According to a study conducted by Miami-Dade Fire Rescue and IAFF Local 1403 (Metro Dade), firefighters have a 310% greater chance of contracting some form of cancer than the general population. The study is not complete, but of the 1000 MDFR retires interviewed so far, over 1/3 of them have contracted some form of cancer. Almost 40% of all MDFR retiree deaths have resulted from cancer, with about 1/3 being respiratory related cancers. In a related study sponsored by the Palm Beach County Firefighters, IAFF Local 2928, over 54%c of their active firefighters have contracted some form of cancer. These numbers helped influence the Florida Legislature to allocate one million dollars to the University of Miami to study cancer in firefighters. They are to report their findings to the Legislature 2 years after the study begins (Oct 2015). In a letter to FPF President Jim Tolley, I encouraged him to put active firefighters with cancer and their survivors in front of legislators in every available public forum. I encouraged him to consistently report the cancer numbers and finding to the legislators in a matter of fact way. My thought was to make them say publicly 'no, I do not want to be a part of this legislation and I will not support it.' In November, I will be attending the FPF Executive Board meeting where we will sit down with various attorneys and supportive legislators in writing the language for the new law. Currently, 34 other states have cancer presumption statutes, so we will use some of the existing language in other states. We will be enlisting the support of other fire organizations, such as the Florida Fire Chiefs Association, the State Fire Marshall's office, and state CFO Jeff Atwater, to help push this through the legislature. During the November meeting we will also have a large number of candidate forums to determine who the FPF is going to support in the March 15 primary.
MCFR has been out front on cancer prevention more than any other fire department. They recently started issuing each firefighter a second set of bunker gear. They were one of the first departments to have diesel exhaust systems and heavy duty washing machines in their stations. MCFR also does year round cancer screenings along with utilizing Life Scan during their annual physicals for all employees. Eventually, we hope this will become a standard for the entire state. Please remember to wash your bunker gear regularly, particularly when it gets dirty and use your SCBA in all potentially hazardous environments. The IAFF is working in Washington DC in trying to the Consumer Product Safety Commission to ban all organohalogens. These are chemicals used in making flame retardants for children's products, furniture, mattresses, and electronic casings. These chemicals will burn and produce toxic fumes. Exposure to these fumes have been linked to a large number of firefighter cancer related illnesses.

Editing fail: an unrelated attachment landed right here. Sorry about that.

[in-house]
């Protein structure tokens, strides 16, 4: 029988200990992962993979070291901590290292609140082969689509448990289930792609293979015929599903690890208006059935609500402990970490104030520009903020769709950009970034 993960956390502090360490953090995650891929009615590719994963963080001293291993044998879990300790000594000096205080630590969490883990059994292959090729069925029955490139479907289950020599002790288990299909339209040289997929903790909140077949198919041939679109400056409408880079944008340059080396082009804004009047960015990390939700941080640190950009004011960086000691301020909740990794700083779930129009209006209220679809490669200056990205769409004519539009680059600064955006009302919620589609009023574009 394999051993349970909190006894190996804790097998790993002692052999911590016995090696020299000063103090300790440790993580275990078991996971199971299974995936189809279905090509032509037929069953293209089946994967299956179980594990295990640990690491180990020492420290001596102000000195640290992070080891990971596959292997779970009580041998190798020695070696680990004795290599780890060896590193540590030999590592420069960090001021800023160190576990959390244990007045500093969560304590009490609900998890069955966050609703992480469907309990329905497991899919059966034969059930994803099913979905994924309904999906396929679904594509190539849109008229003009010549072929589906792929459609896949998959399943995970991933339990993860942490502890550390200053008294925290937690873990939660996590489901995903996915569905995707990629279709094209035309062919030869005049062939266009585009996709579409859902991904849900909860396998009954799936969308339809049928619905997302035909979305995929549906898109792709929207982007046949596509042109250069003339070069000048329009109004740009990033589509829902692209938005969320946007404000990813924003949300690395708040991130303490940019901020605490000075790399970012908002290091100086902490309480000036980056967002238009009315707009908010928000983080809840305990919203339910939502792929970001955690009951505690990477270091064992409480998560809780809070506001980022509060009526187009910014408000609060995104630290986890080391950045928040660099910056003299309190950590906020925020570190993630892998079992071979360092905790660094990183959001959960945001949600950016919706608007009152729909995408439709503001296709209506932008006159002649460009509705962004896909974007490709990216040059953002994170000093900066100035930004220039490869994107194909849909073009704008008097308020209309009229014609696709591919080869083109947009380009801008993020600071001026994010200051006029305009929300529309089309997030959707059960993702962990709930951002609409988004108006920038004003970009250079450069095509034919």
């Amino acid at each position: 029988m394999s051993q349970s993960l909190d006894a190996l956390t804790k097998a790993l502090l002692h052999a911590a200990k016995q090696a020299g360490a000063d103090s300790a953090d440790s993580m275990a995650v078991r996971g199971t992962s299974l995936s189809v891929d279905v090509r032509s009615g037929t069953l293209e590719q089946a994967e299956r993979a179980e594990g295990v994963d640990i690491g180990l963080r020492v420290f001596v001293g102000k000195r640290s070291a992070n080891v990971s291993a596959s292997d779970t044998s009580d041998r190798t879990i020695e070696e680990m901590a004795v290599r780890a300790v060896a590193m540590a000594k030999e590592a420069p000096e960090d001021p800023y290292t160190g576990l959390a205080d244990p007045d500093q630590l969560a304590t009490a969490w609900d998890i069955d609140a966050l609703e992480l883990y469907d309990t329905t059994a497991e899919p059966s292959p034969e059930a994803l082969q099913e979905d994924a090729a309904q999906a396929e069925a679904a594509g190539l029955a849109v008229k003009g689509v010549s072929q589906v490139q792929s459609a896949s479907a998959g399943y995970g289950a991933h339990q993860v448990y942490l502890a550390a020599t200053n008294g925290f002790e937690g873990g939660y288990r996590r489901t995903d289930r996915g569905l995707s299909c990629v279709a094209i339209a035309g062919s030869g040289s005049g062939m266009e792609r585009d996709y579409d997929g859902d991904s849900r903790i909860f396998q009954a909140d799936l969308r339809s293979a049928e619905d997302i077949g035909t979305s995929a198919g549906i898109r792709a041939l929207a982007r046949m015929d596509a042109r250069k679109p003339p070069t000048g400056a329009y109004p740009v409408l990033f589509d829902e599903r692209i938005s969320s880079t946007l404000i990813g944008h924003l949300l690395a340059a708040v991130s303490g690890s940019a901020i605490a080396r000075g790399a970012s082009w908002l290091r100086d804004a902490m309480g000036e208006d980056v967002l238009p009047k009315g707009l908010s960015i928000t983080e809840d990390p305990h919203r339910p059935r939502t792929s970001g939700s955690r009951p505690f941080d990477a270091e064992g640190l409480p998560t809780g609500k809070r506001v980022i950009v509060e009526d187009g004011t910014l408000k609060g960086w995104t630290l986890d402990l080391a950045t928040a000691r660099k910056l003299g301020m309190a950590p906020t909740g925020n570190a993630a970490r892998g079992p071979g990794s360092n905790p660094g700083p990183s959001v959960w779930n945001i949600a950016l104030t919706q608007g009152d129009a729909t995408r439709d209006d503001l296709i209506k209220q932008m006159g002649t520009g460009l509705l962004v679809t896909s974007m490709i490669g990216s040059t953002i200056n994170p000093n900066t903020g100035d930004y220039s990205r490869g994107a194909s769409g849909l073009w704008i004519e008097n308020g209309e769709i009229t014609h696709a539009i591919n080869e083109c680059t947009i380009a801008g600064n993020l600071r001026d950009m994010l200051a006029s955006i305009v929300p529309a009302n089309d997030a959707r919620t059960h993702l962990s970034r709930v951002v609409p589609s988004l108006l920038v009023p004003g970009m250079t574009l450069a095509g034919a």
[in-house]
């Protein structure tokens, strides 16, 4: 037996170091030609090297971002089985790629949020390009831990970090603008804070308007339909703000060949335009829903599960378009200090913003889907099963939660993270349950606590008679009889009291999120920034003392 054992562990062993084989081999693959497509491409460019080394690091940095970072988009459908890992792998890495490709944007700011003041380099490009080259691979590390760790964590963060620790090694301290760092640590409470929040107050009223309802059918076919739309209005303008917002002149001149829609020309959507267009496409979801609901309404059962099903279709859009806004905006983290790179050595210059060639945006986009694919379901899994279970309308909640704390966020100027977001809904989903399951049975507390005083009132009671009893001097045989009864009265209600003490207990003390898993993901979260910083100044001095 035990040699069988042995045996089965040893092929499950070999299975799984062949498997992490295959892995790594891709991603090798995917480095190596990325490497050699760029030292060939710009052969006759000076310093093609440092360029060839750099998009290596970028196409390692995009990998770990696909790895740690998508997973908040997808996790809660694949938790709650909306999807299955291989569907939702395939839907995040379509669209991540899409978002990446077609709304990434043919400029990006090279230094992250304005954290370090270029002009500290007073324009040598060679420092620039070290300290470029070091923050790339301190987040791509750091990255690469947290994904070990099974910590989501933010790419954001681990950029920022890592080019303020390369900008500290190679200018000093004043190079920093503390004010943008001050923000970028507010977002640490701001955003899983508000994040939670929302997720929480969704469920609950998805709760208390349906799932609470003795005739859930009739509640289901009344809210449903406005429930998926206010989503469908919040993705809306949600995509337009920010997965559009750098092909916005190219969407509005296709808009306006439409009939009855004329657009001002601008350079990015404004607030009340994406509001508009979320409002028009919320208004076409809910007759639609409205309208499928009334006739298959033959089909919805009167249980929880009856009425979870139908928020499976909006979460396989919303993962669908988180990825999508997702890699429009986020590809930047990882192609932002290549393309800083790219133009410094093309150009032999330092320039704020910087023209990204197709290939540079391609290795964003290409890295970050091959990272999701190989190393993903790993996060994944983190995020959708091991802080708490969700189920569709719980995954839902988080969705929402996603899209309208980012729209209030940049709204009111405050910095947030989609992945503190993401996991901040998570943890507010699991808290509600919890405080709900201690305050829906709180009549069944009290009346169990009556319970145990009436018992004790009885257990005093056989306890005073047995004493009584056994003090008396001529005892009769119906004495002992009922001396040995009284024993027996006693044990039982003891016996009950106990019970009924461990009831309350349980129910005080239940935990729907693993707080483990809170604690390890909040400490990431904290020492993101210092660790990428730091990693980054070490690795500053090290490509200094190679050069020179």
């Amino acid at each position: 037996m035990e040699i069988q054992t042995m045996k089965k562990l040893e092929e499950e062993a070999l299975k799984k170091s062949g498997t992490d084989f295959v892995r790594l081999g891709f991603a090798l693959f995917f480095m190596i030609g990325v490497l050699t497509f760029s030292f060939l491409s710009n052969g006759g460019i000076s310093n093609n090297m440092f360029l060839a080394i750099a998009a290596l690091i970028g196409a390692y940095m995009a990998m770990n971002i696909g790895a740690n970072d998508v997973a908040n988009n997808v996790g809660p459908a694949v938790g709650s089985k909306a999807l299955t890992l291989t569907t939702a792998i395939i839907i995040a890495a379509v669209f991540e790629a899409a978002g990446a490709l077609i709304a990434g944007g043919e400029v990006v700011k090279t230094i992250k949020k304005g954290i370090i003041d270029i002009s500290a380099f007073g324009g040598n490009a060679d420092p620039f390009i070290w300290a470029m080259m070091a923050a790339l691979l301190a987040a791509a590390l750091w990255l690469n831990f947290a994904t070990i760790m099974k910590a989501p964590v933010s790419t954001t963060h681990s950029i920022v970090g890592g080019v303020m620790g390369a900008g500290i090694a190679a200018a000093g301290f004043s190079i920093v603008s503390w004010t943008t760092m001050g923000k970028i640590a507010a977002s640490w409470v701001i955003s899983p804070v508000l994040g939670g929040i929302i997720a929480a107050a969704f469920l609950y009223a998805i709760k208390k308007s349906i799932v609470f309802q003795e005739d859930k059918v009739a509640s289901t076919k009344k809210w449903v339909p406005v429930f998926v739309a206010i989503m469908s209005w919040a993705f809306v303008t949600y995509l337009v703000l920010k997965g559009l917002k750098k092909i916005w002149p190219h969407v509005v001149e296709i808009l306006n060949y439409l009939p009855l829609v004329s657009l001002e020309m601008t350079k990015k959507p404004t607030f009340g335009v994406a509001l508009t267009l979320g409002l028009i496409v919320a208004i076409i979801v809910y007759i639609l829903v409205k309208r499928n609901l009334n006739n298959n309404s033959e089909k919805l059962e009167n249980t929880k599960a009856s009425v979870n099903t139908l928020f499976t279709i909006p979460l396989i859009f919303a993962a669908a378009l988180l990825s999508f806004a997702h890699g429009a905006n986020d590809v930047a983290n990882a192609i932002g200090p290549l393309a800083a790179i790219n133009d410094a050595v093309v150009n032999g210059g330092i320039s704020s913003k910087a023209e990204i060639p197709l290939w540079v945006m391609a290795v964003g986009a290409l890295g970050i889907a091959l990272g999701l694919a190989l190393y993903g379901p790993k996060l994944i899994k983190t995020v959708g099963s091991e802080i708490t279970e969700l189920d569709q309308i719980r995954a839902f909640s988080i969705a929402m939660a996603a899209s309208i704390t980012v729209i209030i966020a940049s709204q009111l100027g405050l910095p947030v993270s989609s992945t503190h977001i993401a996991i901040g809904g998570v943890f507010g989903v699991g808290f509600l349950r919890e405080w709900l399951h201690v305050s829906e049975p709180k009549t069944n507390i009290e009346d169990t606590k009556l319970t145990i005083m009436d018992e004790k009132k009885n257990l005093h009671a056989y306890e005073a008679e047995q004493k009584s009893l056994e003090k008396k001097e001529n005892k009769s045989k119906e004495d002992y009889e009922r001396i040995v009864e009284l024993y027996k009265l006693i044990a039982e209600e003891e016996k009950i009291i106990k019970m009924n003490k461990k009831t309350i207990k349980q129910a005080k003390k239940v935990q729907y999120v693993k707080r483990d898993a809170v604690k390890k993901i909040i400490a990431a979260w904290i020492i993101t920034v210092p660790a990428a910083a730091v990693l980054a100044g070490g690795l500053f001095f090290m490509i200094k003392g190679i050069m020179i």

One other note, while the $1 million for cancer research passed through the governor's line item veto, the raises earmarked for Florida Forestry Firefighters did not avoid the governor's veto pen. This is extremely disappointing for them since they have not had raises in over 5 years. Their salaries are currently low enough to qualify for food stamp assistance. They also have to live with 20 miles of their stations and work with old, out dated (mostly old military) equipment. This contributes to such a large turnover in their organization. Unfortunately, due to being included in the "governor's budget," it will be difficult to get raises for these firefighters while the current governor is in office.
If you have any questions, please do not hesitate to contact me.
FPF Sergeant At Arms